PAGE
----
I am getting to understand the risks (and rewards) of “embedded journalism.” Less than 24 hours into my trip to Ottawa, I started to feel uncharacteristically mollified, dangerously neutralized, and ridiculously guilty. Ever since I met with Gary Goodyear, Minister of State for Science and Technology, conferred with Suzanne Fortier, President of NSERC, and Isabelle Blain, her Vice President for Research Grants and Scholarships, and reminisced with the incoming –but not yet announced– Director of the NCE program, I keep wondering: Have I been too tough on these guys?
The meetings were indeed friendly, constructive, useful, and … disarming. I couldn’t help but think of how easier it must be for reporters and analysts to criticize and pontificate from afar, when the rocky mountains are shielding them from any humanized connection with their “subjects.”
Minister Goodyear received me in the House of Commons. Extremely warm, pleasant and friendly, he first showed me around. We sat in the lobby — on the government’s side. We didn’t have time to discuss details of the so many issues at hand. But I did point out one aspect of his tenure that is being noticed and appreciated more and more. I wrote about that before, but it may be best illustrated by his more recent answer to this question from a reporter of The Hill Times: “You’ve been Minister of State for Science and Technology for four years now. What achievement are you most proud of in that time?”
“If I had to pick one, I would say it’s the relationship and harmony that I seem to have had in cooperating with our universities and our scientific community. They all know my door is open all the time. Anytime I travel anywhere we try to book a meeting with somebody on the way, and I think we’ve created a situation where they feel comfortable speaking to me about their needs, and I’m quite comfortable in turning that conversation to the Prime Minister and my Cabinet colleagues to see where we can improve on the science file.”
And guess what! I can now personally attest to that. Indeed, unlike some of his colleagues in cabinet who have adopted a take no prisoner approach vis-a-vis those with differing views, Gary Goodyear has been respectful and reactive to the scientific community. And for that he is earning respect, including from those who don’t agree with all of the government’s actions on the science and technology front.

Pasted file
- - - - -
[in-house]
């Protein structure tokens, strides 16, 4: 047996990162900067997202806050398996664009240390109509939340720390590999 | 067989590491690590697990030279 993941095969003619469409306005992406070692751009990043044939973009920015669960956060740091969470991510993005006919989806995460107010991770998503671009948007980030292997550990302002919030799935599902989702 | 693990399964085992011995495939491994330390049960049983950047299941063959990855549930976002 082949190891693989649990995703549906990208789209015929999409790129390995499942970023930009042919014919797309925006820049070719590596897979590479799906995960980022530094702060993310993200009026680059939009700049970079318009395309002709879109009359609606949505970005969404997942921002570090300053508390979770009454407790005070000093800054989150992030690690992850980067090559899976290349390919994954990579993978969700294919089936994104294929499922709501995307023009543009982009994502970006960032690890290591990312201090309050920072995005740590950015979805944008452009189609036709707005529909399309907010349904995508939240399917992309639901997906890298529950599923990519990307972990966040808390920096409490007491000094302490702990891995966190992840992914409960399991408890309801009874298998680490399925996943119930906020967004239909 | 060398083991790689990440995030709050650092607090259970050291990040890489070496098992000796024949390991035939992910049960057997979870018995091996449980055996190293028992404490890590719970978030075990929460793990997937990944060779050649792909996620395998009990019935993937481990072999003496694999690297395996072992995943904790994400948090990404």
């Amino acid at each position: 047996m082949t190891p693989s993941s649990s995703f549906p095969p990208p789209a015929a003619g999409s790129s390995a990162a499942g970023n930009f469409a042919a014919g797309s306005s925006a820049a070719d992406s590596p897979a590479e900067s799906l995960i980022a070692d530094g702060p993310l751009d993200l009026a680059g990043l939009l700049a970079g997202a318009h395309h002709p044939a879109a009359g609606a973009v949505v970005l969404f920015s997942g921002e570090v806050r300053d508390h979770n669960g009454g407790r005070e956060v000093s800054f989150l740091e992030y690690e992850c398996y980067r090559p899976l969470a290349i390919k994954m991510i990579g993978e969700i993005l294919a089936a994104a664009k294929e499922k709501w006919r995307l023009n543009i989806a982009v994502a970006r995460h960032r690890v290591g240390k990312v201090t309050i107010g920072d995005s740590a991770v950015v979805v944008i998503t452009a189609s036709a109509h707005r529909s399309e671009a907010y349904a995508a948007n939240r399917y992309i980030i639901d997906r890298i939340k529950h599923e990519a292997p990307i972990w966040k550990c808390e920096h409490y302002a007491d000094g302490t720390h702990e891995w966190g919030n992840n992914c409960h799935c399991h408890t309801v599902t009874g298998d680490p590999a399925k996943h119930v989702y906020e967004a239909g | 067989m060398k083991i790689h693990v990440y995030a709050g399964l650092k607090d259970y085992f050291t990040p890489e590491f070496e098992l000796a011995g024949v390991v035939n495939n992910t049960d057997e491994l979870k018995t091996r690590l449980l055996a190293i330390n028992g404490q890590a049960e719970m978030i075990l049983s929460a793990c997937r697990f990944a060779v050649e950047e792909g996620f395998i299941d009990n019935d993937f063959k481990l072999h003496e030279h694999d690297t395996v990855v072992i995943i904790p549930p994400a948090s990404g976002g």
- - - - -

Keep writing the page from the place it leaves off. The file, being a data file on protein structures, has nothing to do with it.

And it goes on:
My meeting with NSERC’s president, Suzanne Fortier and Vice-President, Isabelle Blain, was over lunch (OK, a sandwich!) in Suzanne’s office. We went straight into business. The challenge? How to get the mathematical science community to be more involved in the innovation agenda? Mathematicians and Statisticians rarely dip into the opportunities of NSERC’s Research Partnership Program (RPP) and can we devise appropriate mechanisms to “engage” this hugely important segment of Canada’s scientific community? A vast subject!
NSERC had commissioned a Long Range Plan from the Canadian mathematical and statistical sciences community. After two years of consultations and deliberations under the leadership of one of Canada’s most prominent statisticians, Nancy Reid, the report will be presented to Madame Fortier next week during the CMS meeting in Montreal. The report includes a whole chapter on that topic. The discussions will continue.
Next, was my meeting with the new –and yet unannounced– Director of the Network of Centres of Excellence (NCE) program. Who could it be? I was happy to learn –merely a couple of minutes before that meeting– the identity of the new person in charge. I had actually known him since the early days of PIMS/MITACS (1995-99?). A great guy, with loads of experience and the right temperament to handle the challenges of the position. Cool and relaxed, he didn’t flinch when I told him –jokingly of course– that I have already announced his appointment on twitter and on my blog. He just laughed and laughed. Rien n’est sérieux sauf ce qui ne l’est pas.
More later, on the remaining part of my trip to the nation’s capital, where Science and Technology seems to be playing an ever larger role on the political scene.
Be careful not to get seduced by the Ottawa mentality!
It’s all very well to say that Ms. Fortier, Ms. Blain, or Mr. Goodyear are open to “the community” but what does that really mean? In my experience, it means that well-reasoned and passionately expressed letters are answered by form-letter replies that regurgitate the “party line” and fail to address any of the points raised. When these power-brokers speak of “consultation” it means that they have private sessions with high-flyers in the research community, heads of huge research groups with mega-buck budgets, directors of major facilities, presidents of universities, corporate executives and the like. There may well be give-and-take with people that the power-brokers regard as worthwhile, but again in my experience when peons are invited all we get is a pre-programmed propaganda session and insulting answers to our questions.
Power corrupts as we all know, and scientists are not immune to this.
It is all good and well to talk with the Minister, but it is their actions that need influencing. For example, the hatchet job that is being made of the NRC at the moment is absolutely shocking. A fantastic research organization is dismantled and made into a development organization for business